Ron Carter, Donald Harrison, Billy Cobham at the Blue Note Club

This entry was posted on 6.03.2011

Ron Carter

Ron Carter, Donald Harrison and Billy Cobham at the Blue Note - photo: Michele Stork

I’ve always been curious about visiting the Blue Note Club – the world’s famous jazz club which we pass fairly regular in the West Village. Friday finally was the night to go: Ron Carter, the illustrious bass player who has recorded extensively with Miles Davis, Herbie Hancock and on his own, played there together with Donald Harrison and Billy Cobham. The trio already had done a live album together at the Blue Note. And since Michele had been working with Ron Carter, we even enjoyed being on the list.

The Blue Note Club of course was different than I imagined – excuse my naïvety. The owners sure know how to fill the place to the max. In fact the place was so full that night that even the Japanese guys at the table next to us found it tight. And I had to battle with the odor of fish the couple next to us ate.

Now that’s another thing I need to get used to (or maybe not) – I like intense shows. My favorite jazz concert moment was when Ornette Coleman played an open-air show at Schloss Neuhardenberg. Just before the encore, heavy rain came down on the listeners. Everybody was sitting on benches before, there was a five meter gap between artists and audience. But when the rain started, people stood up and gathered in front of the stage (the only place with a little bit of a roof). And Coleman started an intense version of Michael Jackson’s „Billie Jean“.

Eating while listening is a bit of an antagonism of intensity – it can degrade music to a background soundtrack. And yes, I should be aware of this when I see a show at the Blue Note, and no I still haven’t made it to John Zorn’s jazz club „The Stone“ in Alphabet City where they don’t sell any refreshments.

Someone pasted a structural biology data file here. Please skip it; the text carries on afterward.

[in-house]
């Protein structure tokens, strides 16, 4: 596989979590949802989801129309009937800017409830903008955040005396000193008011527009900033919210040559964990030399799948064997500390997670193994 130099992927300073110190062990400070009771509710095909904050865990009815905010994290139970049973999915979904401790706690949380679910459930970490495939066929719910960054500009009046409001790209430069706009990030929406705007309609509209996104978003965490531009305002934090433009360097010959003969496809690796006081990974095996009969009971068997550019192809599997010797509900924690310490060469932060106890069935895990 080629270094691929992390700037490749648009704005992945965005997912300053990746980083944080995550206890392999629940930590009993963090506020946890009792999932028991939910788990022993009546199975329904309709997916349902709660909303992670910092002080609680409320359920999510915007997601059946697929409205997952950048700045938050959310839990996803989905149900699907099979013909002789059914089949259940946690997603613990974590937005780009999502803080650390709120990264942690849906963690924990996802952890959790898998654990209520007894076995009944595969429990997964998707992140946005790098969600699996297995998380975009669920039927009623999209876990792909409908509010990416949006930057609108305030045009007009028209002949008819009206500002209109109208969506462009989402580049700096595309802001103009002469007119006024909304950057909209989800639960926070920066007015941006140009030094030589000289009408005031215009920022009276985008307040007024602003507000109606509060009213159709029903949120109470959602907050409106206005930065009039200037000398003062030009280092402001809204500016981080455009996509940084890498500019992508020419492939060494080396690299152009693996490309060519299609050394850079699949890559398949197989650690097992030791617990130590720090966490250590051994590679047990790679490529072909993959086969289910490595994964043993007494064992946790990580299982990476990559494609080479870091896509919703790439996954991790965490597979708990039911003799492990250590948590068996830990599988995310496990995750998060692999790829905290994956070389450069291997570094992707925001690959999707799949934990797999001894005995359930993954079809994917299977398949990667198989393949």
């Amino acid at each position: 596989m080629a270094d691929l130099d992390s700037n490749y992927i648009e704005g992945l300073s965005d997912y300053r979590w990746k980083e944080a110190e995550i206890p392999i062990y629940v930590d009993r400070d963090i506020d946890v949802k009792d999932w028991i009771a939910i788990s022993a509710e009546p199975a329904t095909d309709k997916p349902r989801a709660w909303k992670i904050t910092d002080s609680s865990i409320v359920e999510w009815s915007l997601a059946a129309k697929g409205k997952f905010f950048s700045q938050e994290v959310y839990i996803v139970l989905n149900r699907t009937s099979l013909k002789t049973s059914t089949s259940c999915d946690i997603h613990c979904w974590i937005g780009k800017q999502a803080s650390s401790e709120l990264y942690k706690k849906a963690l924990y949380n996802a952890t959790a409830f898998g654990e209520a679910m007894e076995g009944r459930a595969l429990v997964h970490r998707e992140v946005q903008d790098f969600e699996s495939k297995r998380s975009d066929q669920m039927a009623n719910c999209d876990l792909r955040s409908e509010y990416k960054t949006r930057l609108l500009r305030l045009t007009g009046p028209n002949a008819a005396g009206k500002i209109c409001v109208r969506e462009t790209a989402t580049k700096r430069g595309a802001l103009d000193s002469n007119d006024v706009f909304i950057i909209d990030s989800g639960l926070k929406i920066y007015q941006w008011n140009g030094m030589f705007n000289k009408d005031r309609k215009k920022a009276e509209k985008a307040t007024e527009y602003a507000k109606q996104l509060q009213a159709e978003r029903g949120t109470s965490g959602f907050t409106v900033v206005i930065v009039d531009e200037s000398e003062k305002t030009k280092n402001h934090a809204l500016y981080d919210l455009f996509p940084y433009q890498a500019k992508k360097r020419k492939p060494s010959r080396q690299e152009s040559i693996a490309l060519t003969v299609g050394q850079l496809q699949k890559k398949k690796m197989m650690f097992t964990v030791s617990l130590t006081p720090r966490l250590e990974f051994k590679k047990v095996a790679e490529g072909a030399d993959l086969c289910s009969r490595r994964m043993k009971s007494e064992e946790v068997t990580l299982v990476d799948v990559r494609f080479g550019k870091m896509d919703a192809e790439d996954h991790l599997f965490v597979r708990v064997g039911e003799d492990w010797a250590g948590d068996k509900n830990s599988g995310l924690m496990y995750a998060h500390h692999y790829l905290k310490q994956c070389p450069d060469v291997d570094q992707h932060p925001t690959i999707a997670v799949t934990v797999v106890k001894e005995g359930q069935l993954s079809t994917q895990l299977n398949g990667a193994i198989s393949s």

All my comments about the Blue Note aside – the show itself was awesome. I am not going to embarrass myself by writing a review about a jazz show – I still feel like I’ve just started listening to jazz, so my remarks wouldn’t be well grounded. The gig started with „Nutty“ by Thelonious Monk, a track even occasional jazz listeners might know and which leaves a lot of open space for solos.

All three musicians used that chance: Donald Harrison sure knows how to play the saxophone, melodic and powerful at the same time. Billy Cobham remained a bit in the background, but left no doubt how great he is as a drummer. Ron Carter’s greatest moment came when he played one of his own tracks – starting so quiet, you might think he is tuning his bass. It grabs one’s attention, and then you realize you are in the middle of a tune.

The trio played around half a dozen tracks at the show. Miles Davis‘ „Seven Steps To Heaven“ followed (Ron Carter played on the original), so did „Rachel Loves Sidney“ – a track Harrison wrote for Jonathan Demme’s feature „Rachel Getting Married„. The soundtrack with performances by TV On The Radio’s Tunde Adebimpe or Angela McCluskey must be awesome, but within the Harrison / Carter / Cobham set it was one of my least favorite tracks. It was just too nice.

The last tune was quite the opposite. A stomping, rocking track with a simple three note bass chord that pushed the song forward. I have no title information about this song, but I hope to find out once the cd was released. All the shows the trio played in this weeklong Blue Note appearance have been recorded as a follow-up release to 2005’s „New York Cool.“

„New York Cool“ on

New York Cool-Live at the Blue Note bei

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